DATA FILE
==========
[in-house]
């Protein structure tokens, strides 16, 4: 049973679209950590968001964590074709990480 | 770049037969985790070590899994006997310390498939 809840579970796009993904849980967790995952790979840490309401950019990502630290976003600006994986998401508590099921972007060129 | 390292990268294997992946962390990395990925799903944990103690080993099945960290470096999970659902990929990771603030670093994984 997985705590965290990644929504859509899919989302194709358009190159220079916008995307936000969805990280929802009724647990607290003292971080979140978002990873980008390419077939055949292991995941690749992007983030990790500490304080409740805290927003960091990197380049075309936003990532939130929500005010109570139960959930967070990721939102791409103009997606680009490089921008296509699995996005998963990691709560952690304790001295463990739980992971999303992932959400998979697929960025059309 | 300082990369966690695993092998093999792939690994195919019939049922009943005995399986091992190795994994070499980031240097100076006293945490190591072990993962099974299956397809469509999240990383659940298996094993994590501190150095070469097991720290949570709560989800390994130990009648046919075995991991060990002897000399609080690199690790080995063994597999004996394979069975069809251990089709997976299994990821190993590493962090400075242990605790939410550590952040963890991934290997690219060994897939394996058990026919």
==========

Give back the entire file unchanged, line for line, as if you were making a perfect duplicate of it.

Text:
[in-house]
């Protein structure tokens, strides 16, 4: 049973679209950590968001964590074709990480 | 770049037969985790070590899994006997310390498939 809840579970796009993904849980967790995952790979840490309401950019990502630290976003600006994986998401508590099921972007060129 | 390292990268294997992946962390990395990925799903944990103690080993099945960290470096999970659902990929990771603030670093994984 997985705590965290990644929504859509899919989302194709358009190159220079916008995307936000969805990280929802009724647990607290003292971080979140978002990873980008390419077939055949292991995941690749992007983030990790500490304080409740805290927003960091990197380049075309936003990532939130929500005010109570139960959930967070990721939102791409103009997606680009490089921008296509699995996005998963990691709560952690304790001295463990739980992971999303992932959400998979697929960025059309 | 300082990369966690695993092998093999792939690994195919019939049922009943005995399986091992190795994994070499980031240097100076006293945490190591072990993962099974299956397809469509999240990383659940298996094993994590501190150095070469097991720290949570709560989800390994130990009648046919075995991991060990002897000399609080690199690790080995063994597999004996394979069975069809251990089709997976299994990821190993590493962090400075242990605790939410550590952040963890991934290997690219060994897939394996058990026919």